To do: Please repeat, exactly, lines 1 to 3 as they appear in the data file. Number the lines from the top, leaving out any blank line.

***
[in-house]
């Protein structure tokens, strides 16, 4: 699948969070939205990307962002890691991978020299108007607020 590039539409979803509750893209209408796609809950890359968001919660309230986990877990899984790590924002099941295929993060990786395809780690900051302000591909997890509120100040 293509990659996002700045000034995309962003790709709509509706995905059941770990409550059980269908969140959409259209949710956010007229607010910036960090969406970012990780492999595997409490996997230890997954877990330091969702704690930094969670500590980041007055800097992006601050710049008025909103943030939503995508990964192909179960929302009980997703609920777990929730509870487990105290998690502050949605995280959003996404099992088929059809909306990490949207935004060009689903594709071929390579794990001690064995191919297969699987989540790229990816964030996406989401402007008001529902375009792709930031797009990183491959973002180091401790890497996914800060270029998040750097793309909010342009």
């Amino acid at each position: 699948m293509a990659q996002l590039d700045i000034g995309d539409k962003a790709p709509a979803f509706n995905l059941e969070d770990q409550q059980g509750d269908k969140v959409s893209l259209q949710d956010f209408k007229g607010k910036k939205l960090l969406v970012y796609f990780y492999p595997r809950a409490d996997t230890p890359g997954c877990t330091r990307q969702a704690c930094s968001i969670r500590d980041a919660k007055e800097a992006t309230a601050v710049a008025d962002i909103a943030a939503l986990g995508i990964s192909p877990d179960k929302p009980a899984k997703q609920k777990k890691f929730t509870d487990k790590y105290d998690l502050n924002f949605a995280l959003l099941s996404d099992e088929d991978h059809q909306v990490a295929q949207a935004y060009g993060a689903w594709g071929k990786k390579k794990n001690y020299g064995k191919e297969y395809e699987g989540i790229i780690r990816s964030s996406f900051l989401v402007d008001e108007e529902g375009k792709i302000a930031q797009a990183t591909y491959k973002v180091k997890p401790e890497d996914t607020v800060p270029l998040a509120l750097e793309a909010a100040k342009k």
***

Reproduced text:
[in-house]
């Protein structure tokens, strides 16, 4: 699948969070939205990307962002890691991978020299108007607020 590039539409979803509750893209209408796609809950890359968001919660309230986990877990899984790590924002099941295929993060990786395809780690900051302000591909997890509120100040 293509990659996002700045000034995309962003790709709509509706995905059941770990409550059980269908969140959409259209949710956010007229607010910036960090969406970012990780492999595997409490996997230890997954877990330091969702704690930094969670500590980041007055800097992006601050710049008025909103943030939503995508990964192909179960929302009980997703609920777990929730509870487990105290998690502050949605995280959003996404099992088929059809909306990490949207935004060009689903594709071929390579794990001690064995191919297969699987989540790229990816964030996406989401402007008001529902375009792709930031797009990183491959973002180091401790890497996914800060270029998040750097793309909010342009």
């Amino acid at each position: 699948m293509a990659q996002l590039d700045i000034g995309d539409k962003a790709p709509a979803f509706n995905l059941e969070d770990q409550q059980g509750d269908k969140v959409s893209l259209q949710d956010f209408k007229g607010k910036k939205l960090l969406v970012y796609f990780y492999p595997r809950a409490d996997t230890p890359g997954c877990t330091r990307q969702a704690c930094s968001i969670r500590d980041a919660k007055e800097a992006t309230a601050v710049a008025d962002i909103a943030a939503l986990g995508i990964s192909p877990d179960k929302p009980a899984k997703q609920k777990k890691f929730t509870d487990k790590y105290d998690l502050n924002f949605a995280l959003l099941s996404d099992e088929d991978h059809q909306v990490a295929q949207a935004y060009g993060a689903w594709g071929k990786k390579k794990n001690y020299g064995k191919e297969y395809e699987g989540i790229i780690r990816s964030s996406f900051l989401v402007d008001e108007e529902g375009k792709i302000a930031q797009a990183t591909y491959k973002v180091k997890p401790e890497d996914t607020v800060p270029l998040a509120l750097e793309a909010a100040k342009k």